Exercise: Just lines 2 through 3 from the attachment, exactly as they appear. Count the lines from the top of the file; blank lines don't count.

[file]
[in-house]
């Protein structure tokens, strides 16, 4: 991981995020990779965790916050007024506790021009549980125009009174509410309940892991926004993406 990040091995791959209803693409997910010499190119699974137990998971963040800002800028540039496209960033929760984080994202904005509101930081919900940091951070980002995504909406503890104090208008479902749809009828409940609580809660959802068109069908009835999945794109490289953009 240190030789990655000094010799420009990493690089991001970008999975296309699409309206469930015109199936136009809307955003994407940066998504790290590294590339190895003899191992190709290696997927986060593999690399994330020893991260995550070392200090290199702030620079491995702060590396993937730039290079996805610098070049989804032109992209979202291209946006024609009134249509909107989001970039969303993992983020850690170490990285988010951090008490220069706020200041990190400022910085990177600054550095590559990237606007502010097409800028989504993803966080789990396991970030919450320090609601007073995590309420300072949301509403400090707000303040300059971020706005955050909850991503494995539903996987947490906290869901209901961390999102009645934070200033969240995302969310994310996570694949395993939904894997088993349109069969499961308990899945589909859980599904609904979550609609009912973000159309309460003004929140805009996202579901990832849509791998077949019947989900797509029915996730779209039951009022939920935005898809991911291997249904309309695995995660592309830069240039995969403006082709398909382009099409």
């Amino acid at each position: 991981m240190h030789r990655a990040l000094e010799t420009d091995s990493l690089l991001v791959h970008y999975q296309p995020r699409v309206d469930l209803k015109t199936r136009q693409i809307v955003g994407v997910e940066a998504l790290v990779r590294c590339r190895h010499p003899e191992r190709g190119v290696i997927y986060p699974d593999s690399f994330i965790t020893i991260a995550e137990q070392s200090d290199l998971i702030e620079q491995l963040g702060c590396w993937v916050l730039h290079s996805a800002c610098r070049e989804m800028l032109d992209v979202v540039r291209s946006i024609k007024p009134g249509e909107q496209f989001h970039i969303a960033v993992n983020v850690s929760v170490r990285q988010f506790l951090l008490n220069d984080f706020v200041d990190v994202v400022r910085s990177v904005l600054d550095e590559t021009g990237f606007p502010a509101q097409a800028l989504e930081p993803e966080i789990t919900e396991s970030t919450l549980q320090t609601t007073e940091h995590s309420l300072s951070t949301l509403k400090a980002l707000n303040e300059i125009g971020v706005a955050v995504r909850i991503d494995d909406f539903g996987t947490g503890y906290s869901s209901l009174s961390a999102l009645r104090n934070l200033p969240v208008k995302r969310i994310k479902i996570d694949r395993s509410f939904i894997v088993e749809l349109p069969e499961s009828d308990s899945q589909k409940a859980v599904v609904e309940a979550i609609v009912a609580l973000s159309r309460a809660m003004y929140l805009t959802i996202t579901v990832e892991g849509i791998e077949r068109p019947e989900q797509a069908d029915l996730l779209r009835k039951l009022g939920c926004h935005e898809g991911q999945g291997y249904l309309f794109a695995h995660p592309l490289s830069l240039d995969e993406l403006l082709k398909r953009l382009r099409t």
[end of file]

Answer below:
């Protein structure tokens, strides 16, 4: 991981995020990779965790916050007024506790021009549980125009009174509410309940892991926004993406 990040091995791959209803693409997910010499190119699974137990998971963040800002800028540039496209960033929760984080994202904005509101930081919900940091951070980002995504909406503890104090208008479902749809009828409940609580809660959802068109069908009835999945794109490289953009 240190030789990655000094010799420009990493690089991001970008999975296309699409309206469930015109199936136009809307955003994407940066998504790290590294590339190895003899191992190709290696997927986060593999690399994330020893991260995550070392200090290199702030620079491995702060590396993937730039290079996805610098070049989804032109992209979202291209946006024609009134249509909107989001970039969303993992983020850690170490990285988010951090008490220069706020200041990190400022910085990177600054550095590559990237606007502010097409800028989504993803966080789990396991970030919450320090609601007073995590309420300072949301509403400090707000303040300059971020706005955050909850991503494995539903996987947490906290869901209901961390999102009645934070200033969240995302969310994310996570694949395993939904894997088993349109069969499961308990899945589909859980599904609904979550609609009912973000159309309460003004929140805009996202579901990832849509791998077949019947989900797509029915996730779209039951009022939920935005898809991911291997249904309309695995995660592309830069240039995969403006082709398909382009099409």
């Amino acid at each position: 991981m240190h030789r990655a990040l000094e010799t420009d091995s990493l690089l991001v791959h970008y999975q296309p995020r699409v309206d469930l209803k015109t199936r136009q693409i809307v955003g994407v997910e940066a998504l790290v990779r590294c590339r190895h010499p003899e191992r190709g190119v290696i997927y986060p699974d593999s690399f994330i965790t020893i991260a995550e137990q070392s200090d290199l998971i702030e620079q491995l963040g702060c590396w993937v916050l730039h290079s996805a800002c610098r070049e989804m800028l032109d992209v979202v540039r291209s946006i024609k007024p009134g249509e909107q496209f989001h970039i969303a960033v993992n983020v850690s929760v170490r990285q988010f506790l951090l008490n220069d984080f706020v200041d990190v994202v400022r910085s990177v904005l600054d550095e590559t021009g990237f606007p502010a509101q097409a800028l989504e930081p993803e966080i789990t919900e396991s970030t919450l549980q320090t609601t007073e940091h995590s309420l300072s951070t949301l509403k400090a980002l707000n303040e300059i125009g971020v706005a955050v995504r909850i991503d494995d909406f539903g996987t947490g503890y906290s869901s209901l009174s961390a999102l009645r104090n934070l200033p969240v208008k995302r969310i994310k479902i996570d694949r395993s509410f939904i894997v088993e749809l349109p069969e499961s009828d308990s899945q589909k409940a859980v599904v609904e309940a979550i609609v009912a609580l973000s159309r309460a809660m003004y929140l805009t959802i996202t579901v990832e892991g849509i791998e077949r068109p019947e989900q797509a069908d029915l996730l779209r009835k039951l009022g939920c926004h935005e898809g991911q999945g291997y249904l309309f794109a695995h995660p592309l490289s830069l240039d995969e993406l403006l082709k398909r953009l382009r099409t």